On network television, if a show doesn’t find its audience quickly, the show is shit-canned. What’s great about off-network cable television, however, is that the networks have enough faith in their shows to believe — thanks to DVD, Netflix, and iTunes — that quality programming will eventually find an audience. Look at “The Wire”: Hardly anyone watched that during its initial run, but I don’t know of very many intelligent television viewers who haven’t seen it by now. Likewise, both “Breaking Bad,” and “Mad Men,” were slow to find an audience, but they both seemed to make huge ratings increases between their second and third years, and those audiences continue to grow, as more and more viewers catch up to it on DVD.
I feel fairly confident that “Sons of Anarchy” is another one of those shows that has benefited from the long delay between seasons, as I’m certain that the show has found a much larger audience during its hiatus. It’s gained myself, for one. There’s been a lot of buzz, and a lot of anticipation for season three, thanks in some part to a devastating cliffhanger finale that ended with Jax’s son, Abel, being kidnapped, Gemma on the lam, and poor Half Sack dead, which more or less negated the other loose ends that were tied up when SAMCRO dealt with their white supremacy problem.
The season three premiere started out slowly: Jax was comatose from the grief of losing his son, and only when SAMCRA got a small lead on Cameron could he shake out of it, only to attempt to dump Tara, reasoning that he was no good for her. A season ago, Tara might have taken the opportunity; she might have cut loose. But now she’s mini-Gemma. She’s part of the family, and the grief that she felt as the kidnapping of Abel and the stabbing of Half Sack inhered her into that family. That was her grief, too, and through it, she more than earned her spot. “We don’t know who we are until we’re connected to someone else,” Tara tells Jax, and it’s that connection she’s made with Jax and SAMCRO that’s helped to define her, and it’s Jax’s connection to his own son that will likely define his role as heir apparent.
Speaking of that, if the season progresses as it looks to be progressing, and if the kidnapping of Abel has reconciled Clay and Jax, at least for the moment, I am going to miss that relationship dynamic. The political maneuvering of the two, and their attempts to undermine each other, were the highlights of last season. In the opening episode, aside from the fact that Gemma doesn’t know about Abel’s kidnapping, there are not yet any huge secrets weighing on the principal cast members, and it was the heaviness of those burdens that propelled much of last season’s narrative.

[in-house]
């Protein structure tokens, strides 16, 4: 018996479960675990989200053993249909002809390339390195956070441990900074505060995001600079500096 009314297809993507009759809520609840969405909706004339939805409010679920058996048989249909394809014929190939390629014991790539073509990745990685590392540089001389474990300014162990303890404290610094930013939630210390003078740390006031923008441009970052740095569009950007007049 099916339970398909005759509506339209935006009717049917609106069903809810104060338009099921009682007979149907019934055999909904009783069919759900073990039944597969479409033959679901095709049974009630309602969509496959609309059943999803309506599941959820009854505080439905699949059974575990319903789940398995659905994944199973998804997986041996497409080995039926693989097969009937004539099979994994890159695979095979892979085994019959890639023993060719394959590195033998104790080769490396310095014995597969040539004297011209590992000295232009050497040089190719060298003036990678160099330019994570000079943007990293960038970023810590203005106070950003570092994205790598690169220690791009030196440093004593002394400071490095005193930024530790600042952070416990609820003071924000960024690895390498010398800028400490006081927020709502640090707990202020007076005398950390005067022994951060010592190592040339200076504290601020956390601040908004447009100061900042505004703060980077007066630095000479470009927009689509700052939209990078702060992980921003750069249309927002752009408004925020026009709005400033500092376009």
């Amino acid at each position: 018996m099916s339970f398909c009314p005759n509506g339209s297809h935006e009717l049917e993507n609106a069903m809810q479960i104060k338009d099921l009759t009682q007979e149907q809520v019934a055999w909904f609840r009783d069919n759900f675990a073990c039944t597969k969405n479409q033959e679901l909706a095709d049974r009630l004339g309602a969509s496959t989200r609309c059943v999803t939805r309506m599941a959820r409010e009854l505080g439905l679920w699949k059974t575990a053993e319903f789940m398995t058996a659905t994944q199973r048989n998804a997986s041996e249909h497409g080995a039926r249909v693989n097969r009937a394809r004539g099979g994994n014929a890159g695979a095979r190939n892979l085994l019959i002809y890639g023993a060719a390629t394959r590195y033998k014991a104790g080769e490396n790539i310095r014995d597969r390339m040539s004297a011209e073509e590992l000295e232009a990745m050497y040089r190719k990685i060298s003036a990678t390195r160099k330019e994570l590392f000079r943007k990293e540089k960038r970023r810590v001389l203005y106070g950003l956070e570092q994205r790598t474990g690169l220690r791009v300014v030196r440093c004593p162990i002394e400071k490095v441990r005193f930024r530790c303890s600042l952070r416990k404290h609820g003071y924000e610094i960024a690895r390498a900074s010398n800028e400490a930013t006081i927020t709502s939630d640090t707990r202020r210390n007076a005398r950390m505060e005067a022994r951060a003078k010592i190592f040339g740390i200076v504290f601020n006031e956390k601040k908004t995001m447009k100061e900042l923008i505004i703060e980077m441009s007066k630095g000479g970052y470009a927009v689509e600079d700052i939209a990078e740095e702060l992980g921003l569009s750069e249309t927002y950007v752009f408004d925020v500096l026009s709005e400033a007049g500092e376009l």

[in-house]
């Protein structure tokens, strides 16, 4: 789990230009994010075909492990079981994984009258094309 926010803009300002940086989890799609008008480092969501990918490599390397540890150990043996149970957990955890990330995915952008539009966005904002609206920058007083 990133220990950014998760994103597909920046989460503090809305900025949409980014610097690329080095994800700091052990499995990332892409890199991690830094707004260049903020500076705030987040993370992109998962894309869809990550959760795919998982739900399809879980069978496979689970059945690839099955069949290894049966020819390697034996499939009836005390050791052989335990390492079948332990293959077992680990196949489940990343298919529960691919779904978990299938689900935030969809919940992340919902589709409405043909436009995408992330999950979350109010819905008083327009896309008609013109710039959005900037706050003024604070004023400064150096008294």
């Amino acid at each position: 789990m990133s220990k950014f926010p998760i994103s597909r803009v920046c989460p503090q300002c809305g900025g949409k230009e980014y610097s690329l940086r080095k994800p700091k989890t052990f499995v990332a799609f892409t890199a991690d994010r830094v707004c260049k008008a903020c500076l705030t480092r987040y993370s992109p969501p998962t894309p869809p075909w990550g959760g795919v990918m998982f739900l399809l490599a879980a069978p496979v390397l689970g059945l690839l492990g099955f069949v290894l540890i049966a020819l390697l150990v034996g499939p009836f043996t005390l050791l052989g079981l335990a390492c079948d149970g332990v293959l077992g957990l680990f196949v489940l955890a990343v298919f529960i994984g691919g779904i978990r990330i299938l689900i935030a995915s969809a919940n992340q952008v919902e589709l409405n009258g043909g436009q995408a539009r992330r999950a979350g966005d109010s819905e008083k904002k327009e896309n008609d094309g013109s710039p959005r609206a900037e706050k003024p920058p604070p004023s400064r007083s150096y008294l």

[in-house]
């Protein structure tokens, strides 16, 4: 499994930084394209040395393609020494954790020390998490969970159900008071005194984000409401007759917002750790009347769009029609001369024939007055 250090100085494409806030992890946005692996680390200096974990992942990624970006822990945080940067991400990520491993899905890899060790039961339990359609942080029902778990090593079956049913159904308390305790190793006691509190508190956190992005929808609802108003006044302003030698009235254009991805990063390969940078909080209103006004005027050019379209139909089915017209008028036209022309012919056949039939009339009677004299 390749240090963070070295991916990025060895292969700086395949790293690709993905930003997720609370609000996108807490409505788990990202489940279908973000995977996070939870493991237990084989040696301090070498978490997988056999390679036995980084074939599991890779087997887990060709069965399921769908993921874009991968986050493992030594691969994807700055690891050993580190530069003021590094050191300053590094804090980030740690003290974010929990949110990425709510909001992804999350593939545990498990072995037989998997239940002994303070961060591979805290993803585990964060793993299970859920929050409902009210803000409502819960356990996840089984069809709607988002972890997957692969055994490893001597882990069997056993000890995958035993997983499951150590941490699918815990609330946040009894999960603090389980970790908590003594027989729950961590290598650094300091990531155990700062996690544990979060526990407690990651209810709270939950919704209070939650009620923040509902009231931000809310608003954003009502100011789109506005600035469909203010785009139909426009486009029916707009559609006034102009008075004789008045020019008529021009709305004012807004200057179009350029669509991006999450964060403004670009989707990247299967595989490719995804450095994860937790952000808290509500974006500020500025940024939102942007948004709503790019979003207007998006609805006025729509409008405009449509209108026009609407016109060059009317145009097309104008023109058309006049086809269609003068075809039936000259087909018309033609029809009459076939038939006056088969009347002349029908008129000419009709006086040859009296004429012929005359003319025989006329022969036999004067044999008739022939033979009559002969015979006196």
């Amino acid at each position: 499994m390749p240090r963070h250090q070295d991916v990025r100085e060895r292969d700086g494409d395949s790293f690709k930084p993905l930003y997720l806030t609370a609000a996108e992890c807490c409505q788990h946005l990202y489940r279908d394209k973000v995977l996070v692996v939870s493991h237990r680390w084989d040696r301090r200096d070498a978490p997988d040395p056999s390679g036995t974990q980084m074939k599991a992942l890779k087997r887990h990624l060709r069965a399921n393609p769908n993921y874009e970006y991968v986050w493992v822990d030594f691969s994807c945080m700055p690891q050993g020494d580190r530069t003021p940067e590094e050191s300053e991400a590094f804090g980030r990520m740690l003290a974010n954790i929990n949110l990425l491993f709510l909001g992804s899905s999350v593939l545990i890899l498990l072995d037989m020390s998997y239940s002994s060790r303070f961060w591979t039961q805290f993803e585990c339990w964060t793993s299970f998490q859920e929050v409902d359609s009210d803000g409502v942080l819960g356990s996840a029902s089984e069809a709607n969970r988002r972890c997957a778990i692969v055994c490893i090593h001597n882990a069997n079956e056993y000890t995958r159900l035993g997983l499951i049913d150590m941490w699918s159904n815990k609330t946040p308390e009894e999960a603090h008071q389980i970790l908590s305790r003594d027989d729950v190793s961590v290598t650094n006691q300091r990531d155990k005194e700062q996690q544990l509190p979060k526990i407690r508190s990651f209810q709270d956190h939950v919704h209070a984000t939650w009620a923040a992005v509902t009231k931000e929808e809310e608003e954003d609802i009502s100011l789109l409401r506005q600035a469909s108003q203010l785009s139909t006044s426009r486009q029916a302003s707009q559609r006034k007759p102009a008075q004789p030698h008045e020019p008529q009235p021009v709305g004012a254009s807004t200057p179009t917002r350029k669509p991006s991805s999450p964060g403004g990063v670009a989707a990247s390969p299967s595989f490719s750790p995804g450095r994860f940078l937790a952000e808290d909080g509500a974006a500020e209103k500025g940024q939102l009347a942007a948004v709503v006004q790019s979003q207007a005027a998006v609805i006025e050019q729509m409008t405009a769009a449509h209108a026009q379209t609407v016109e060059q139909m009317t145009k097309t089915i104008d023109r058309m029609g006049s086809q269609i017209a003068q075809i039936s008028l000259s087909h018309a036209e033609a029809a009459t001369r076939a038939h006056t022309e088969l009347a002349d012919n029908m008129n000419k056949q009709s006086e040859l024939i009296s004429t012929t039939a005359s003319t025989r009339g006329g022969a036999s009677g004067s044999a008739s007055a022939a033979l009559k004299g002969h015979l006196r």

Speaking of Gemma: She’s not someone you can keep in hiding. After her amazing, Emmy-snubbing television tour de force last year as a rape survivor, I wasn’t sure how Kurt Sutter was going to be able to capitalize again. He’s definitely put her in a situation — now shacked up with her Alzheimer’s shell of a father (the brilliant Hal Holbrook) — that will take advantage of her actressin’ talents, but I’m not sure I’m thrilled with the way that subplot plays into the main narrative. I like it when Gemma plays a central role in SAMCRO as the hard-asses matriarchal mediator; I don’t like her outside of the main action.
Much of last night’s episode was spent setting up the new dynamic, basically staging the characters for the season to come. It wasn’t until the last few minutes that Sutter pulled out the big motherfucking guns and set up the major event, the fallout of which will likely drive this season’s narrative. Cameron has indeed taken Abel to Belfast, which means that “SoA” will be spending some time in Ireland this season (as Sutter promised during the hiatus). The drive-by at Half Sack’s funeral, though: There’s only so many ways you can say holy shit. I tested every variation last night. I’m sad to see the demise of Deputy Chief David Hale — he was an asshole, but he was well intentioned, and I appreciated the moral compass he brought to the Charming police department. What it means for his brother’s mayoral run, I have no idea. It probably does mean that Chief Wayne Unser takes back the sheriff’s role, and maybe in a season where there are already enough villains — Cameron, the drive-by shooters, and Agent June Stahl (Ally Walker, whose plastic surgery has gotten way out of hand) — maybe it’s good that SAMCRO has an strong ally in the Charming police.
More importantly, after spending much of the episode comatose, gritting his teeth, staring blankly, and sullen, the reaction that the shooting provoked in Jax was not only welcome but necessary. It forced him into action and established him, once again, as a real force in SAMCRO. But Jesus Christ: I haven’t seen a pavement stomping that brutal since American History X. I had to briefly look away.
All in all, the premiere developed into a powerful season opener, creating a new enemy, setting the stage for delving into the Irish mythology of SAMCRO and a season-long arc in which Abel is tracked down. It also broke Jax out of his shell, and — for better or worse — sidelined Gemma with a Lifetime movie subplot that will likely be handled well by the sure-handed Kurt Sutter. I’m certainly looking forward to next week’s ep, although I do hope that in the episodes to come, the tension on the inside of SAMCRO is as fierce as those outside forces because “Sons of Anarchy” is best when it has to fight the war on two fronts: Internal and external. And, because he’s my favorite character, I hope they find a compelling side story for Opie.